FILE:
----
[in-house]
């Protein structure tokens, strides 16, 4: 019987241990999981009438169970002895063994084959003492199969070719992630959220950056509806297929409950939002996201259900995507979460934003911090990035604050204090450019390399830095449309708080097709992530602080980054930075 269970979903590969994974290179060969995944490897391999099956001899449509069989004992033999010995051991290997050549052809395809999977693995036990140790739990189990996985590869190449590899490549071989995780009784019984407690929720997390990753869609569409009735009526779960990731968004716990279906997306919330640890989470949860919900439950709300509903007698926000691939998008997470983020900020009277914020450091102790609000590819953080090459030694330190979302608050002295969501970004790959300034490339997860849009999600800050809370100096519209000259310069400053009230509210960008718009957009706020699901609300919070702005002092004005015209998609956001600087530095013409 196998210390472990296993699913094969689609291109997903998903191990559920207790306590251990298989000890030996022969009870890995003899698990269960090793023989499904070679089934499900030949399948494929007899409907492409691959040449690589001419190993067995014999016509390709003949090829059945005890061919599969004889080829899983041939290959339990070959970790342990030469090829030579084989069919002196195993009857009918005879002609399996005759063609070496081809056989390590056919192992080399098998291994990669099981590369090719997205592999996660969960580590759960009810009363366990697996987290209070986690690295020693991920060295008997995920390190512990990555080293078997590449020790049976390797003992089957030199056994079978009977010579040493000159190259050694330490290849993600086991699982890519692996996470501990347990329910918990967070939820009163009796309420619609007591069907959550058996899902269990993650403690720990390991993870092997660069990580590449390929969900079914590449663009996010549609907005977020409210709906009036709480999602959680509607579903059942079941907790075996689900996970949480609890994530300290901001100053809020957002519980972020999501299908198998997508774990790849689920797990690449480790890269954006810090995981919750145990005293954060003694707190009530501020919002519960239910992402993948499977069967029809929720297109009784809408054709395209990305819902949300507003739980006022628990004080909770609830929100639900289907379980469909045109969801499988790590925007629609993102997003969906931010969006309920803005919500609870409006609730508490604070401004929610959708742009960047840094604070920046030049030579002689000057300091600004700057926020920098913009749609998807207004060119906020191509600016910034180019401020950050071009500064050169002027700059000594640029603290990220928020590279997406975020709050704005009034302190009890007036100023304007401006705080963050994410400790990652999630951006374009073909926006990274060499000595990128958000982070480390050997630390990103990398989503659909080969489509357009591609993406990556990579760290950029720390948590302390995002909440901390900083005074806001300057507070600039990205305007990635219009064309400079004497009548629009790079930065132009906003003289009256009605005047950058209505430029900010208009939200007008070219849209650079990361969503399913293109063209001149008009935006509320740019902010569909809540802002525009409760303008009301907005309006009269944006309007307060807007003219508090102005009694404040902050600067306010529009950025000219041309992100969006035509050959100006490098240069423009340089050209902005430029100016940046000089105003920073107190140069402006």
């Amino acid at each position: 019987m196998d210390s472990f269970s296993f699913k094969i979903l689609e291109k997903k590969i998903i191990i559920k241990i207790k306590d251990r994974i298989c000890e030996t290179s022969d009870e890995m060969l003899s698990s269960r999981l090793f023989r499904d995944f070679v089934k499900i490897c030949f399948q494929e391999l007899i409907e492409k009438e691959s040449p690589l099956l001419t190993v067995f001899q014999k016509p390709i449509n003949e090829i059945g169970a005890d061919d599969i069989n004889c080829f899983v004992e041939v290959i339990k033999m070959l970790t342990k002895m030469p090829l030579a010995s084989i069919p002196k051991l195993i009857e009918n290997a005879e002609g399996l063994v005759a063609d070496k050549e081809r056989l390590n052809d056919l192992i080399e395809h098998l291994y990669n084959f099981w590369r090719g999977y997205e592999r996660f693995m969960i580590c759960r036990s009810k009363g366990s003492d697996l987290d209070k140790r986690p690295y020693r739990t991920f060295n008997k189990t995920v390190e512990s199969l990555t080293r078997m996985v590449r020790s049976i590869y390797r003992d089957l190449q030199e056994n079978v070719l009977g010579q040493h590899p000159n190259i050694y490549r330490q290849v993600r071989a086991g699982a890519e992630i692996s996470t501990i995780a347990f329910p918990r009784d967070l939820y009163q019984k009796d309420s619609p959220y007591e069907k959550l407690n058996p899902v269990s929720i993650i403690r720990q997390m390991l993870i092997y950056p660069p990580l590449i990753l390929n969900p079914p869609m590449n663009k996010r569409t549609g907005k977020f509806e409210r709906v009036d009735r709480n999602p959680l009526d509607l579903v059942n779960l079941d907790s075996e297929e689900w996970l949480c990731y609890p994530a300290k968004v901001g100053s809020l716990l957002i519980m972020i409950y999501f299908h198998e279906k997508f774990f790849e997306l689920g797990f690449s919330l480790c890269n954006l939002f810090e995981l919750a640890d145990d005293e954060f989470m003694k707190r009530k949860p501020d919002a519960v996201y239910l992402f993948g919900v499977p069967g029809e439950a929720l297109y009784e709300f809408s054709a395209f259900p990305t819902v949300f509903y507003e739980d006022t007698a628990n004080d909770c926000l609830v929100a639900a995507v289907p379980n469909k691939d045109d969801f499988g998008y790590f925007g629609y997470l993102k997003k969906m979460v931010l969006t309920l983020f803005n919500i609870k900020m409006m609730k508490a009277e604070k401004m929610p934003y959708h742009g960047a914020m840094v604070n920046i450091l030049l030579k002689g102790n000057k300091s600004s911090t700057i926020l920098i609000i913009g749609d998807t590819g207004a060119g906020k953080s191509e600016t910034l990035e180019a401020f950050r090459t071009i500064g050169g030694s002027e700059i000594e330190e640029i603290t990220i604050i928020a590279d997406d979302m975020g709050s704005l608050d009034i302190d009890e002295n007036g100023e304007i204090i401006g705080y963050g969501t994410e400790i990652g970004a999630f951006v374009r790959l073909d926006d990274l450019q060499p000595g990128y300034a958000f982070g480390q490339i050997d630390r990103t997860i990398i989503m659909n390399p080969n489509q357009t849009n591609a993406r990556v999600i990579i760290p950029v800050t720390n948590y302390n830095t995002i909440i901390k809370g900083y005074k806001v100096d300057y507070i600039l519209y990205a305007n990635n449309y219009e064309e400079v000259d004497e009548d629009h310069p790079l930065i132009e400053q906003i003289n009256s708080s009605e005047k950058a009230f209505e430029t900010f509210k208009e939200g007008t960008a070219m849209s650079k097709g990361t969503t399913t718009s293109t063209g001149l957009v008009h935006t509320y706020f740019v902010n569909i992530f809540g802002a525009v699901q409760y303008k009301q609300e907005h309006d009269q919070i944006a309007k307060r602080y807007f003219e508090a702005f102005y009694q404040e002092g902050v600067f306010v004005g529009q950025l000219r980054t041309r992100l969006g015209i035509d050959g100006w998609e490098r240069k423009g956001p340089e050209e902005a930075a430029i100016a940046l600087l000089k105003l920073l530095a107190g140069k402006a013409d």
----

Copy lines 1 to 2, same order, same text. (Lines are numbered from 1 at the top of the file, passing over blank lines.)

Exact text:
[in-house]
């Protein structure tokens, strides 16, 4: 019987241990999981009438169970002895063994084959003492199969070719992630959220950056509806297929409950939002996201259900995507979460934003911090990035604050204090450019390399830095449309708080097709992530602080980054930075 269970979903590969994974290179060969995944490897391999099956001899449509069989004992033999010995051991290997050549052809395809999977693995036990140790739990189990996985590869190449590899490549071989995780009784019984407690929720997390990753869609569409009735009526779960990731968004716990279906997306919330640890989470949860919900439950709300509903007698926000691939998008997470983020900020009277914020450091102790609000590819953080090459030694330190979302608050002295969501970004790959300034490339997860849009999600800050809370100096519209000259310069400053009230509210960008718009957009706020699901609300919070702005002092004005015209998609956001600087530095013409 196998210390472990296993699913094969689609291109997903998903191990559920207790306590251990298989000890030996022969009870890995003899698990269960090793023989499904070679089934499900030949399948494929007899409907492409691959040449690589001419190993067995014999016509390709003949090829059945005890061919599969004889080829899983041939290959339990070959970790342990030469090829030579084989069919002196195993009857009918005879002609399996005759063609070496081809056989390590056919192992080399098998291994990669099981590369090719997205592999996660969960580590759960009810009363366990697996987290209070986690690295020693991920060295008997995920390190512990990555080293078997590449020790049976390797003992089957030199056994079978009977010579040493000159190259050694330490290849993600086991699982890519692996996470501990347990329910918990967070939820009163009796309420619609007591069907959550058996899902269990993650403690720990390991993870092997660069990580590449390929969900079914590449663009996010549609907005977020409210709906009036709480999602959680509607579903059942079941907790075996689900996970949480609890994530300290901001100053809020957002519980972020999501299908198998997508774990790849689920797990690449480790890269954006810090995981919750145990005293954060003694707190009530501020919002519960239910992402993948499977069967029809929720297109009784809408054709395209990305819902949300507003739980006022628990004080909770609830929100639900289907379980469909045109969801499988790590925007629609993102997003969906931010969006309920803005919500609870409006609730508490604070401004929610959708742009960047840094604070920046030049030579002689000057300091600004700057926020920098913009749609998807207004060119906020191509600016910034180019401020950050071009500064050169002027700059000594640029603290990220928020590279997406975020709050704005009034302190009890007036100023304007401006705080963050994410400790990652999630951006374009073909926006990274060499000595990128958000982070480390050997630390990103990398989503659909080969489509357009591609993406990556990579760290950029720390948590302390995002909440901390900083005074806001300057507070600039990205305007990635219009064309400079004497009548629009790079930065132009906003003289009256009605005047950058209505430029900010208009939200007008070219849209650079990361969503399913293109063209001149008009935006509320740019902010569909809540802002525009409760303008009301907005309006009269944006309007307060807007003219508090102005009694404040902050600067306010529009950025000219041309992100969006035509050959100006490098240069423009340089050209902005430029100016940046000089105003920073107190140069402006």